IN 2019, census data reported that 49% of the UK population is irreligious (or has no particular affiliation with any religion). 17% is affiliated with an Anglican Christianity, 17% with a non-Anglican Christian faith, 8% Roman Catholic, 5% Islamic, and 4% other beliefs.
Half of us don’t identify with any particular faith – what has come to be referred to as ‘organised religion’.
Now here’s the rub; first, the primacy of religion began to crumble. You found a lot of people saying, ‘I believe in a higher power, I just don’t believe in organised religion’. Then, without the structure of religion, many started to wonder whether God was really there at all. But friends, with the slipping away first of ‘organised religion’ and the loss of language surrounding ‘God’, we’ve lost some valuable language.
The thing about ruling some language out of bounds is it leaves us tongue-tied. I don’t think anyone has stumped up any language to replace what has been lost. This has impoverished our most important conversations. Love is reduced to that between two people; God is an expression of exasperation or surprise; prayer is reduced to desperate, bargaining whispers at the hospital bedside. Some other lovely, meaning-filled terms like ‘fellowship’ have dropped out of common usage altogether.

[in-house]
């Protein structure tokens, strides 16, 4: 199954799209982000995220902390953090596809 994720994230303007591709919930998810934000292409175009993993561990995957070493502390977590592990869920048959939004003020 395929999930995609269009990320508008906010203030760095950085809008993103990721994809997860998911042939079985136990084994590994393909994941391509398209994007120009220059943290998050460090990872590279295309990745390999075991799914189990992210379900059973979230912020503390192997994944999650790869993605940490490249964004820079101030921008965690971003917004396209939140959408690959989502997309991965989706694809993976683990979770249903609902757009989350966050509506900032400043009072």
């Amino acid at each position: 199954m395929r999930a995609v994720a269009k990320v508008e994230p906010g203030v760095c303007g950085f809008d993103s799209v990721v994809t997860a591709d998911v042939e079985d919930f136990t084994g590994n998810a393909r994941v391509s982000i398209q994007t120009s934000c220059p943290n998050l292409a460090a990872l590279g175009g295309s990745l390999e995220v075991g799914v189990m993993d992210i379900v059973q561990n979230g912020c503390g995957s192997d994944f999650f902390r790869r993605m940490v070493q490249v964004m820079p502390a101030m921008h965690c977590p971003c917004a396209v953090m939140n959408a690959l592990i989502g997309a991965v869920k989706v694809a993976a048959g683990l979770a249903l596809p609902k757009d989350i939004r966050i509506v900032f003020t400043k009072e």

So, I suggest we use whichever words come to us most easily – whichever help us put the whispering of our hearts up to someone else’s ear.
So, if you find me describing ‘god’, ‘prayer’, even ‘magic’, know that I probably don’t have a prescriptive definition of that term, and I don’t expect you to, either. But let’s not be afraid to use these words, if they get us closer to our meaning, while we invent language that serves us even better.